New Legislation Could Have a Big Impact on IT

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A new bill that was debated last month on the U.S. Senate floor has elicited strong opinions from major players in many different industries, including IT. The Induce (or Intentional Inducement of Copyright Infringement) Act of 2004, sponsored by Senators Orrin Hatch (R-UT) and Patrick Leahy (D-VT), states that anyone who provides a product or system that “intentionally aids, abets, induces or procures” a copyright violation could be sued for copyright infringement.

Although the bill has been praised by several movie and music recording industry figures for its protection of intellectual property, it has also drawn the ire of many in the IT field–including the Business Software Alliance and NetCoalition–who charge that it could stifle technological development. Already, observers have questioned whether popular products like e-mail-to-RSS converters and Apple’s iPod would be permitted if the bill were passed.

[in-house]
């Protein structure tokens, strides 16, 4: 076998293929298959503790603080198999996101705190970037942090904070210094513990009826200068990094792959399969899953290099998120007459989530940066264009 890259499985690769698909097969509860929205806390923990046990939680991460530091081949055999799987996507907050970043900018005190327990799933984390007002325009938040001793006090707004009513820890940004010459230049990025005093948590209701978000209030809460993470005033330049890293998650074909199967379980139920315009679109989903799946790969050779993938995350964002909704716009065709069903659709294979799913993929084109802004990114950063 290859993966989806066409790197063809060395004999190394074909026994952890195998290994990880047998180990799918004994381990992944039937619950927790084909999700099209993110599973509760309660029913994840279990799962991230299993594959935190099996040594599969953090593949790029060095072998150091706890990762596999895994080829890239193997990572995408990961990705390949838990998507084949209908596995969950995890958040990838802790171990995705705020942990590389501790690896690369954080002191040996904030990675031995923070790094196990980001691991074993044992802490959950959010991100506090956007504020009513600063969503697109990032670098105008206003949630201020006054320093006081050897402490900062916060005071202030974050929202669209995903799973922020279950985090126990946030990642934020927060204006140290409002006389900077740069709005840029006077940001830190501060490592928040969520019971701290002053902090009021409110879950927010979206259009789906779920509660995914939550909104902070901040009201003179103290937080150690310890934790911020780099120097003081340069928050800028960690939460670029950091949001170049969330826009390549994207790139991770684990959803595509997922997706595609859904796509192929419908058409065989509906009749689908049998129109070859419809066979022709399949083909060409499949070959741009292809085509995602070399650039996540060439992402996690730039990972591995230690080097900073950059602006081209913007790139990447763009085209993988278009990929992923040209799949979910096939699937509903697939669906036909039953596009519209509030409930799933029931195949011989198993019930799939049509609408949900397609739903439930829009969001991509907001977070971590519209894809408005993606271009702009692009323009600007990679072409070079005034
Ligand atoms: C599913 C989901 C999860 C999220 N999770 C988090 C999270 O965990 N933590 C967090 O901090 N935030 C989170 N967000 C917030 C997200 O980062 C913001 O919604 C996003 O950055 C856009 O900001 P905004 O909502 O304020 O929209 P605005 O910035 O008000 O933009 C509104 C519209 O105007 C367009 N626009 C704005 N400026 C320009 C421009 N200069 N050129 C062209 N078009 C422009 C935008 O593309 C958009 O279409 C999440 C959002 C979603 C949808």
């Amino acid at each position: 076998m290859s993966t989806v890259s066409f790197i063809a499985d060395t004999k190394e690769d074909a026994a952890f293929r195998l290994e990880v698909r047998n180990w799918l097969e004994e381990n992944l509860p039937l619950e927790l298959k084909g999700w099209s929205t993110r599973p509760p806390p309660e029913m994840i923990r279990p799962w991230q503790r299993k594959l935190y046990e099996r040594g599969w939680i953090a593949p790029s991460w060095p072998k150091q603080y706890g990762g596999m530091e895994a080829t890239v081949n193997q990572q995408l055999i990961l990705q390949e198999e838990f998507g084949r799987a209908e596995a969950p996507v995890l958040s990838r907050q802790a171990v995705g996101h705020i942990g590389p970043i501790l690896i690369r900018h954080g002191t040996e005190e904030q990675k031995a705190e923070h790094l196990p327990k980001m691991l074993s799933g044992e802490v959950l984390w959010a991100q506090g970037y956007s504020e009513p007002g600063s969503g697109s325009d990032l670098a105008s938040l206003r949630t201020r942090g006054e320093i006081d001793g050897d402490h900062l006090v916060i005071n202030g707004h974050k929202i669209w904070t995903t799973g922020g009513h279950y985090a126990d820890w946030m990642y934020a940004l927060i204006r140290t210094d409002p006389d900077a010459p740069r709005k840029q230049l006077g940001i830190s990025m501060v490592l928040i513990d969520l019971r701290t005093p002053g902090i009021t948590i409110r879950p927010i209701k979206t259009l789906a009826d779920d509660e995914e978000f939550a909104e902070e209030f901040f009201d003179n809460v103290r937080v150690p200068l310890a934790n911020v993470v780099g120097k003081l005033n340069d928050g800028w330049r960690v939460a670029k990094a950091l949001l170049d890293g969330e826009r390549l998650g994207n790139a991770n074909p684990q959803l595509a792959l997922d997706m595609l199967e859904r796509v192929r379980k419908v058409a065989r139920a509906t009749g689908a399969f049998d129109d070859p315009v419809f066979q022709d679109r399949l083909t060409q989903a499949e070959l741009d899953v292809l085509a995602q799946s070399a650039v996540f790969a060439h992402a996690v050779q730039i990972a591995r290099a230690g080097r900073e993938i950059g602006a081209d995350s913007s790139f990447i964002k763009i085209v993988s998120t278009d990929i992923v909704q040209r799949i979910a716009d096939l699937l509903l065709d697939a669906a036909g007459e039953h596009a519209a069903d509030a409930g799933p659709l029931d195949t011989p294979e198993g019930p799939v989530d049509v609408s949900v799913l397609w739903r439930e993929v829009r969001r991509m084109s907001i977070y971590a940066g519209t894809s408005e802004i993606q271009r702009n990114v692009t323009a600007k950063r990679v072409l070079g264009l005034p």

However, the technology most threatened by the proposed bill (and, incidentally, its primary target) is the peer-to-peer file-swapping network. Any person or company who created networks used to trade movies, music and other multimedia over the Internet–even if those networks weren’t created for that purpose–could face copyright infringement lawsuits.


There are, though, some cases for the bill on the IT side. For example, a substantial amount of software (some of which is used in home labs, as a reader recently pointed out) is pirated. Also, certification test answers habitually are lifted off of these networks. If p2p networks were shut down, presumably it would make these illicit transactions more difficult.


Because of the all-encompassing language in the Induce Act (if followed to the letter, VCRs and photocopiers could be outlawed) and the rapidly evolving nature of IT technology, there is a considerable gray area surrounding this issue. Let us know how you feel about it.


To comment on the Induce Act and/or IT piracy, send e-mail to

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